Praying with clients

Praying with clients
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When is it appropriate for a health professional to pray with clients? Clinical psychologist ROBERT R. JACOBS shares some practical ideas and his own experience regarding this sensitive topic.


Whether or not to engage in prayer with a client can be an important decision for a therapist. I have faced this issue in my own practice, particularly when my work takes place in a medical setting. Hospitals by their very nature focus on issues that are medically acute, and what is necessary for efficiency in critical care is not always calming. The adjustment associated with any surgery, for example, is formidable for a patient. Quite understandably, patients often face a lot of emotions in the wake of a surgery – sadness and depression, anger, hurt, discouragement and anxiety. They often have basic problems and need psychological support.

One particular patient, Candace, greeted me so cheerfully one afternoon, I had to wonder: what had she figured out? I quickly learned that Candace benefited from three distinct psychological advantages:

  • she felt good about life,
  • she had the support of friends and family, and, deeply religious,
  • she engaged constantly and meaningfully in prayer.

Candace actively reminded herself of her relative security and comfort. “I even have a psychologist here checking on how I’m feeling!” she observed. Looking around, I could not count the number of cards that she had received from loved ones and congregation members, offering their warm regards and support. All of us benefit from knowing that we do not face challenges alone. And since childhood, the act of praying had been a natural part of Candace’s life, woven into her daily experience.

She suggested that we join in prayer.

Reasons abounded for avoiding her request. Since that afternoon, I have consulted with many trusted colleagues for advice. Perhaps it is not surprising that each psychologist with whom I spoke expressed reluctance about praying with a client. One asked me directly, “Would it be absolutely necessary?”, as though prayer was a therapeutic last resort.

Joining in prayer involves a boundary crossing; it is a risky path, but with particular clients, in a particular cultural context, it has a unique and powerful therapeutic value.

Most of my colleagues said that they would join their patient in prayer only under certain circumstances. So what factors would make a situation appropriate, and how would a therapist go about discerning them?

To answer this, we first need to understand why therapists would resist in the first place.

The Principle of Integrity means that a therapist seeks to be honest, just and fair, monitoring professional and personal boundaries in his or her work. For many people who seek therapy, pastoral counseling is an entry point. Others seek therapy in a clinical setting intentionally avoiding anything religious or spiritual. Clients often do not want to feel pressured or directed to make particular changes, nor do they want to feel judged or shamed during their therapy process.

A therapist’s competence is actually dependent on his sensitivity to particular religious beliefs and practices, which are often highly personal. Crossing into this area during therapy may appear risky or presumptuous. Of course, drawing upon a client’s religious or spiritual practices, or discussing them intellectually, differs from participating in prayer during a therapy session.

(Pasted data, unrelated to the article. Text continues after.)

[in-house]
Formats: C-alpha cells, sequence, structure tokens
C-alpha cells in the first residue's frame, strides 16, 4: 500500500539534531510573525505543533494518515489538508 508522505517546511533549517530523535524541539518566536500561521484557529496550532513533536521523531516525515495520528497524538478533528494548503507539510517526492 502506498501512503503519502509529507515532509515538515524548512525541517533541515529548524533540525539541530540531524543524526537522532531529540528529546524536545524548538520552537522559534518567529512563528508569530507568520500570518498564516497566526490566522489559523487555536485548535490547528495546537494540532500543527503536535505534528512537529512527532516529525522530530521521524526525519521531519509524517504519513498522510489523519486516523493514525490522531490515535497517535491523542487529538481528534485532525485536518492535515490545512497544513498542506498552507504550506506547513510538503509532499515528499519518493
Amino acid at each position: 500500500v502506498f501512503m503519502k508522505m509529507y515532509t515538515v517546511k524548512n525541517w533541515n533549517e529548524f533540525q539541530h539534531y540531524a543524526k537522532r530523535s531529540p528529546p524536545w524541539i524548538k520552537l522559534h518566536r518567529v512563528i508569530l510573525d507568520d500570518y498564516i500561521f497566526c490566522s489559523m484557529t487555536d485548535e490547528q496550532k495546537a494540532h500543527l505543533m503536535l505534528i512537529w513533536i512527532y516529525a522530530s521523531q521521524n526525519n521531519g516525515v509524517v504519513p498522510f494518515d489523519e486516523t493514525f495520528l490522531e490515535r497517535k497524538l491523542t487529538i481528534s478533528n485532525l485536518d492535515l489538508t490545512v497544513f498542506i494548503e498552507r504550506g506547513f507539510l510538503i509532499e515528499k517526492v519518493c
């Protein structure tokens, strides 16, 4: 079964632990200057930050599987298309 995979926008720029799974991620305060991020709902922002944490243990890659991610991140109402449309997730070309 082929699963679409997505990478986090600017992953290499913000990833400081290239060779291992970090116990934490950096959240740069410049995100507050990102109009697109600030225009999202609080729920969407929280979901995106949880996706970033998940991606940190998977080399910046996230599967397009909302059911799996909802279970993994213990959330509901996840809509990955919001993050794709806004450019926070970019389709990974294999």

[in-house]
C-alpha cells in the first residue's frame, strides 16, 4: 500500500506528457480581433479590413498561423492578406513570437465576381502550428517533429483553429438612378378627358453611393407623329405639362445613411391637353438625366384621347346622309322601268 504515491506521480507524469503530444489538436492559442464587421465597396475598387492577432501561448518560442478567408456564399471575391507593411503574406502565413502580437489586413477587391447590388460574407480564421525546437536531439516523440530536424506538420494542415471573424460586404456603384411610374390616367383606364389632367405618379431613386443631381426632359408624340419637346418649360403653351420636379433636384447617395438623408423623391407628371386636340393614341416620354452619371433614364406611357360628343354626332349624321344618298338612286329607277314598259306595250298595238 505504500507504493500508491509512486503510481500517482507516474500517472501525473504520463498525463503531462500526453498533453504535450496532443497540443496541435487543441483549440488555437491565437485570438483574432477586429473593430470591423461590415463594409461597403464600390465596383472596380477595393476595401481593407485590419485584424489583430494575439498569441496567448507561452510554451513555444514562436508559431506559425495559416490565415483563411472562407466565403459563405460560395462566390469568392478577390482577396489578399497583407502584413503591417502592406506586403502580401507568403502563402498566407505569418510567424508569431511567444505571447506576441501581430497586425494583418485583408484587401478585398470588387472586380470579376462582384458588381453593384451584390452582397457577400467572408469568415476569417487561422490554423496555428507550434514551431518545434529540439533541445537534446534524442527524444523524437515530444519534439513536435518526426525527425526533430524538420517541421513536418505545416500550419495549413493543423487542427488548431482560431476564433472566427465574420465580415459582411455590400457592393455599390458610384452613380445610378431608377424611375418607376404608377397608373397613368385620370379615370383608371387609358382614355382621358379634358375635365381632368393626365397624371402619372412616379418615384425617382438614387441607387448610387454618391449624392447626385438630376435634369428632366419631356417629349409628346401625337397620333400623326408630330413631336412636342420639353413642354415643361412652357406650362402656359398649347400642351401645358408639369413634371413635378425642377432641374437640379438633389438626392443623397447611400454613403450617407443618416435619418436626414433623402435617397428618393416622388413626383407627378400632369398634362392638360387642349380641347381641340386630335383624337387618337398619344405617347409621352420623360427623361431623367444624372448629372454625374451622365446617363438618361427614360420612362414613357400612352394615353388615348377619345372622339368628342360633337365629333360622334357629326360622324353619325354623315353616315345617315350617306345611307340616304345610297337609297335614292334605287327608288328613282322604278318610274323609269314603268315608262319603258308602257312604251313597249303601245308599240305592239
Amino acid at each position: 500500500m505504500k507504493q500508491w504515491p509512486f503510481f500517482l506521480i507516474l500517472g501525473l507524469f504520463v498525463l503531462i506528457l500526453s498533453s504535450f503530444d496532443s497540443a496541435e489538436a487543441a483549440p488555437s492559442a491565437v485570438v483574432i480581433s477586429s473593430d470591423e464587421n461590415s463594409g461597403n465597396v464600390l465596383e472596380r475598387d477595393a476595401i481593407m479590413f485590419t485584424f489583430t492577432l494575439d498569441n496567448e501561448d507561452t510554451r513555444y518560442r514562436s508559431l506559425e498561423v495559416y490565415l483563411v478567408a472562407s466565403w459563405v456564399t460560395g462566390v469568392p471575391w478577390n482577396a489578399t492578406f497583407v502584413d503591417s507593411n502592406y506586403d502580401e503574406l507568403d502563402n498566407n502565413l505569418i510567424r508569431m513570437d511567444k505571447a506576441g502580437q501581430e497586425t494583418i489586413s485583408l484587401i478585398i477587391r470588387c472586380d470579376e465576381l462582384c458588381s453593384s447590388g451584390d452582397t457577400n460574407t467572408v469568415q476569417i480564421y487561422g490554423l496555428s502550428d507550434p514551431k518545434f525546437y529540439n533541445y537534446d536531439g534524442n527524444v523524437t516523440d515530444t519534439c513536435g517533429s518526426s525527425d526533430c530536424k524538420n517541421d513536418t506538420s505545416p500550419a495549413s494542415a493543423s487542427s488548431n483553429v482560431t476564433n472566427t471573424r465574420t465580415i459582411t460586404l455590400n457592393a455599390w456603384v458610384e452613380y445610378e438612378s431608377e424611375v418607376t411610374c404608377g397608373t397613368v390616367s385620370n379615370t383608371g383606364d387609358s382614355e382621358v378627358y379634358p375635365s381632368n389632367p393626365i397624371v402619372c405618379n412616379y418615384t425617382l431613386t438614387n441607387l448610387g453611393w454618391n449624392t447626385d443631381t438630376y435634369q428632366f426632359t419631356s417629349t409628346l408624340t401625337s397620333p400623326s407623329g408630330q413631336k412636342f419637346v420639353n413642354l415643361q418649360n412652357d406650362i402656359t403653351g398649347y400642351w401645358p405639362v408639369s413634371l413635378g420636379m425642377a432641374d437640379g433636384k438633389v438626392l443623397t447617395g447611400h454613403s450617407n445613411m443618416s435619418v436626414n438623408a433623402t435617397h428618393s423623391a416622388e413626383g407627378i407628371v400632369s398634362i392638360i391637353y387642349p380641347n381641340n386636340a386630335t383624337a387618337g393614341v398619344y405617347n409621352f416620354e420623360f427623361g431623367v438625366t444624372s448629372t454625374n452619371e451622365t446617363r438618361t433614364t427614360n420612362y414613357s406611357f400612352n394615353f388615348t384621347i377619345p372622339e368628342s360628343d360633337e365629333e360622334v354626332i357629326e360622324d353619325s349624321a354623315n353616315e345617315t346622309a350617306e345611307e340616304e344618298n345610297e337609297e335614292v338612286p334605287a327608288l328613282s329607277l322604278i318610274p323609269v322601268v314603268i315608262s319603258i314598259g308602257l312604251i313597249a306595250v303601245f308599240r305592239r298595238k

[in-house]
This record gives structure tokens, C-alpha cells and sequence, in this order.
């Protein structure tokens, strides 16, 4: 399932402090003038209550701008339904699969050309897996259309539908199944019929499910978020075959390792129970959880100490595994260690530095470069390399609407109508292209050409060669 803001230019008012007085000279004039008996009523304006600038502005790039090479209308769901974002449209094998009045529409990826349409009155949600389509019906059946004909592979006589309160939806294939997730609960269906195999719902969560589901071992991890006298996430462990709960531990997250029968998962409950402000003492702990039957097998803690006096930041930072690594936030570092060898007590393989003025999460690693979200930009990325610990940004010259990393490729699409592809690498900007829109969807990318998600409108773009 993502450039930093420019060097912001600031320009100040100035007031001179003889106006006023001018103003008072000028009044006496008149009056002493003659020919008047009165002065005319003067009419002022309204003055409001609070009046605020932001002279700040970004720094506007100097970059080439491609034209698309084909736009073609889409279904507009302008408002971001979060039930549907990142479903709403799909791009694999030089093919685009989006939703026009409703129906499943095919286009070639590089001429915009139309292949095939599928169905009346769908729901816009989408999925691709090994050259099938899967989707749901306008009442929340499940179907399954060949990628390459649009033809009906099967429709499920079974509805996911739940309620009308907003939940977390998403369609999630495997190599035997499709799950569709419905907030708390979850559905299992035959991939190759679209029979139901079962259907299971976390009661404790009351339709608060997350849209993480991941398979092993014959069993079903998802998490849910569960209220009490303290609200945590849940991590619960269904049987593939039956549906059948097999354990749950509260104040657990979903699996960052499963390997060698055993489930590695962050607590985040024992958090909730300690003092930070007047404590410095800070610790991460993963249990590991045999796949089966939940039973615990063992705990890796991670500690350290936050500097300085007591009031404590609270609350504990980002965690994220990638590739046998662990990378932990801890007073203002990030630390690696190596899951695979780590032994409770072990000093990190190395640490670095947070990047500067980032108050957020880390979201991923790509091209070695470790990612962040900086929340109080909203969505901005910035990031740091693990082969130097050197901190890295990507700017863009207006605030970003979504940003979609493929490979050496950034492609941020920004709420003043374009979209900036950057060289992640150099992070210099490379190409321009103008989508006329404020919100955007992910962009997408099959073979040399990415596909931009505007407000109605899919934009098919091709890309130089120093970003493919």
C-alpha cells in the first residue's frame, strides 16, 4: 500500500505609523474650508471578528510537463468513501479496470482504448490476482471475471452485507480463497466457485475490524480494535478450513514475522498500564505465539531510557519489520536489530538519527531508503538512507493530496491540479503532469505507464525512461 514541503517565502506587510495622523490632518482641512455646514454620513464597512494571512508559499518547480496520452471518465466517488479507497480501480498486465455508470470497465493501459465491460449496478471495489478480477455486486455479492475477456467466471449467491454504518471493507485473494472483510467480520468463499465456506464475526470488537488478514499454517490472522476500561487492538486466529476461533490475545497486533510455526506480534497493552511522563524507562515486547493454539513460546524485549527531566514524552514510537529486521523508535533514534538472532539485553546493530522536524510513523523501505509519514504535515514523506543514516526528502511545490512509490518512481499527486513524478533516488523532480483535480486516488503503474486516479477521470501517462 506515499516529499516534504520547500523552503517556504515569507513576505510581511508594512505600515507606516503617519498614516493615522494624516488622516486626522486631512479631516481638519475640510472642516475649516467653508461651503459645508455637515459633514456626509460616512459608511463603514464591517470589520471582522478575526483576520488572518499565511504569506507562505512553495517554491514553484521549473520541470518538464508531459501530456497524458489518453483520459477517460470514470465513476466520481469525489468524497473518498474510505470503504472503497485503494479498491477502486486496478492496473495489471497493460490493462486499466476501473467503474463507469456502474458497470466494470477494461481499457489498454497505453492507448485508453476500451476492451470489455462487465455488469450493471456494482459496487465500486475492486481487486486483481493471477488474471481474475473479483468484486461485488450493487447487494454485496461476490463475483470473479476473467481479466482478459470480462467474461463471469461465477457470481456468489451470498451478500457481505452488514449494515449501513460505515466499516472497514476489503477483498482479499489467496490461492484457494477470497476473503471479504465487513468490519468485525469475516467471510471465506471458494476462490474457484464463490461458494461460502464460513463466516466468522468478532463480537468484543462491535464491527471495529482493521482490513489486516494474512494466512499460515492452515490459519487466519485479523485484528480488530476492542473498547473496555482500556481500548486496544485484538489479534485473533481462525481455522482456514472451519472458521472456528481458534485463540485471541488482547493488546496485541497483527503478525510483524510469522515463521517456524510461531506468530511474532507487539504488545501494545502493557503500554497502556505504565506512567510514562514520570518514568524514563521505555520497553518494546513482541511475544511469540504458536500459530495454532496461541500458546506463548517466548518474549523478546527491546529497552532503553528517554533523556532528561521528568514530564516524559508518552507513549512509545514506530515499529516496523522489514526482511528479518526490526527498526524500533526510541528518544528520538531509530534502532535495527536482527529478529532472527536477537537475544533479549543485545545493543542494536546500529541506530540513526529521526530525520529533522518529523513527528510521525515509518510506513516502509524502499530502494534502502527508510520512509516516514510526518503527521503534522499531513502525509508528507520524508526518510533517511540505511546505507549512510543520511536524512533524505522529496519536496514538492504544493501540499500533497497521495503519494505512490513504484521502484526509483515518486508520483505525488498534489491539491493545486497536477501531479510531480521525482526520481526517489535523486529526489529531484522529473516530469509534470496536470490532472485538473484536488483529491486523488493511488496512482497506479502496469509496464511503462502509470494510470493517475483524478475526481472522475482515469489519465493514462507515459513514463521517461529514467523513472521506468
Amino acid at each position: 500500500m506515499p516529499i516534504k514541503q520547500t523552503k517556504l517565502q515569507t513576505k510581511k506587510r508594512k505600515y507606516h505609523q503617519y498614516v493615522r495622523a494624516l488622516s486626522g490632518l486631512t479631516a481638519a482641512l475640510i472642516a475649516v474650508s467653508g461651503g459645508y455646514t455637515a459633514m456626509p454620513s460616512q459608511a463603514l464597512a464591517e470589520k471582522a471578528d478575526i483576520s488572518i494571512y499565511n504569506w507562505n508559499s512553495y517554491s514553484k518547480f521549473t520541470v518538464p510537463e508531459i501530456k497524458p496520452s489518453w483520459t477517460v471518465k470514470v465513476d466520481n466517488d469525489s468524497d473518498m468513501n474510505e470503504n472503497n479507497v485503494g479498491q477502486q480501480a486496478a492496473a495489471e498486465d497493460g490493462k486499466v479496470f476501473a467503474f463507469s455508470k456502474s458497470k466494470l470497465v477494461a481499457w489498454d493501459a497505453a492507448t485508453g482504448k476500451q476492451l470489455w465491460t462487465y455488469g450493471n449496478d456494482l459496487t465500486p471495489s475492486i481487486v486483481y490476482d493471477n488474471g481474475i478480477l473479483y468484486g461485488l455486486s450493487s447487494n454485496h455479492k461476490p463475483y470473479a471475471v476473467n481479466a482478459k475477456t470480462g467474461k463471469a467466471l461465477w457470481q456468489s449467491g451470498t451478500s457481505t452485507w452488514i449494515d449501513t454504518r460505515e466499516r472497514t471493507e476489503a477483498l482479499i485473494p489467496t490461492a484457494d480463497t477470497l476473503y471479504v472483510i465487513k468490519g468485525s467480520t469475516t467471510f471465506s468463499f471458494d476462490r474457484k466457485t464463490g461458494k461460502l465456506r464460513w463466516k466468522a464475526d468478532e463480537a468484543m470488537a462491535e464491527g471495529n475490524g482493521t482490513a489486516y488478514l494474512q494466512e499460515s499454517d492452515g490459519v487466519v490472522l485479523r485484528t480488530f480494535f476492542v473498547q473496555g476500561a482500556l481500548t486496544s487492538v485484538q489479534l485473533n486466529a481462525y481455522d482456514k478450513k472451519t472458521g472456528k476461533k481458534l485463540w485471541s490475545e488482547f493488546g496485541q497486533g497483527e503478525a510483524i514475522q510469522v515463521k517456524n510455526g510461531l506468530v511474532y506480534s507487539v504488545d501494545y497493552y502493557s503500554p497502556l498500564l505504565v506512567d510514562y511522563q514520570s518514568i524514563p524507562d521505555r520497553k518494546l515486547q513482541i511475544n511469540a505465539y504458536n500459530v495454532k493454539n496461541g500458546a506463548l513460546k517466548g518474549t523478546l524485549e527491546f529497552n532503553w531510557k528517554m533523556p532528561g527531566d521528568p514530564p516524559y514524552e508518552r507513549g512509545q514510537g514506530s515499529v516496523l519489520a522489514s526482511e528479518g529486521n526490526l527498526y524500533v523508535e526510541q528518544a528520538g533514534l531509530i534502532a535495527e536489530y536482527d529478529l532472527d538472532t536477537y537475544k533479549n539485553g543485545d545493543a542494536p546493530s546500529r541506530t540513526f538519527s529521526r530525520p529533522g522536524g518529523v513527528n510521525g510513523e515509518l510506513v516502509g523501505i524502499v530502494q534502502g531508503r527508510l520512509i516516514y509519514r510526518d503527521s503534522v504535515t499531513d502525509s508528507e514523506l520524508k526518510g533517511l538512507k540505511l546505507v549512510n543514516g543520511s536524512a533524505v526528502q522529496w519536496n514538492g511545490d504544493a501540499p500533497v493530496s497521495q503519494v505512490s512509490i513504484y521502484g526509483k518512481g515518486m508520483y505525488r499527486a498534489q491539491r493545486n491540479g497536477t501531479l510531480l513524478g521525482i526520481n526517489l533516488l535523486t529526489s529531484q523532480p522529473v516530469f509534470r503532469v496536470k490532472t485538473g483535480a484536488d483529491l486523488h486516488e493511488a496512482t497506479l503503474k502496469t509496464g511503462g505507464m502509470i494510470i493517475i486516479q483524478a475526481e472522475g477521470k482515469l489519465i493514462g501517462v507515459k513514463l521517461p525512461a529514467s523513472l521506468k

Prayer provides a unique opportunity
to sooth and comfort,
and at times its particular power might make it worth
the risk in therapeutic circumstances.


It seems to be a matter of degree, according to the various levels of involvement with the actual practice. The first level is to simply acknowledge a client’s religious beliefs and spiritual resources. This was considered by my peers to be unproblematic and none of my colleagues expressed any reluctance. The second level is when the therapist is present in the room, witnessing or supporting the client in prayer. The third level, the focus of this article, is the willingness for a therapist to join with a client in prayer, putting words to the spiritual focus of the moment.

So the question of interest is: will the client find it helpful? Colleagues who said that they would participate in prayer during a therapy session agreed that doing so presented a powerful opportunity to connect with a client and to validate the client’s individual strengths.

Our professional code of ethics states that psychologists must be aware of, and respect, cultural, individual and role differences, including those based on age, gender, gender identity, race, ethnicity, culture, national origin, religion, equal orientation, disability, language and socioeconomic status, and psychologists must consider these factors when working with members of such groups.

In the case of Candace, making a decision to pray together certainly would be informed by consideration of and respect for her cultural and religious identity.

Another consideration is whether the request for prayer comes from the client. This is important ethically, as requests to join in prayer from a client do not represent an imposition of a therapist’s personal views or moral code.

Prayer provides a unique opportunity to sooth and comfort, and at times its particular power might make it worth the risk in therapeutic circumstances. Vulnerable moments are no time for judgment or condemnation – instead, they call for a focus on strength, perseverance and meaning.

Toward the conclusion of our meeting, Candace smiled and then surprised me with her directness when she asked, “Would you say a prayer with me?”

It was clearly a point of solidarity, a deeply meaningful moment for her. And so, with Candace’s hand in mine, I prayed.



Article by ROBERT R. JACOBS



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